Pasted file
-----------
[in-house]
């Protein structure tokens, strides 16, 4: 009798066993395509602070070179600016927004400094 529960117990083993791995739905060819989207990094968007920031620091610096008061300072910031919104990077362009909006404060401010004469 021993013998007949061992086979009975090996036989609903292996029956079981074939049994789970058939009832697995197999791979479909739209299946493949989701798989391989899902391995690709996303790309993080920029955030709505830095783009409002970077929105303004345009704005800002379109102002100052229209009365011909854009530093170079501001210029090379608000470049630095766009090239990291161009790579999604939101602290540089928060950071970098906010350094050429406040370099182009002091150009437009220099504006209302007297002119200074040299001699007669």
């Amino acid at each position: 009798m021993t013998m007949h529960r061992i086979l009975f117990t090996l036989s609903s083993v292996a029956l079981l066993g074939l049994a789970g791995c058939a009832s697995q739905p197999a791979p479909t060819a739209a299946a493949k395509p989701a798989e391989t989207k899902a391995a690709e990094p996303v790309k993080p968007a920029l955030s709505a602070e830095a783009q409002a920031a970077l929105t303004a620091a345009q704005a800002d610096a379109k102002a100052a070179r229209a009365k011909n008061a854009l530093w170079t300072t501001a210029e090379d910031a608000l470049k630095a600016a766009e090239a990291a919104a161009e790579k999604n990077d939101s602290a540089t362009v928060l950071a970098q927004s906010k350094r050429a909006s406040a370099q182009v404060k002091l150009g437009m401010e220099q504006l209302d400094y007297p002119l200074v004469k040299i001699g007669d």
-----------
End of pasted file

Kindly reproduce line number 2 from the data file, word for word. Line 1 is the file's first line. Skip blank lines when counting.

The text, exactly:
């Protein structure tokens, strides 16, 4: 009798066993395509602070070179600016927004400094 529960117990083993791995739905060819989207990094968007920031620091610096008061300072910031919104990077362009909006404060401010004469 021993013998007949061992086979009975090996036989609903292996029956079981074939049994789970058939009832697995197999791979479909739209299946493949989701798989391989899902391995690709996303790309993080920029955030709505830095783009409002970077929105303004345009704005800002379109102002100052229209009365011909854009530093170079501001210029090379608000470049630095766009090239990291161009790579999604939101602290540089928060950071970098906010350094050429406040370099182009002091150009437009220099504006209302007297002119200074040299001699007669």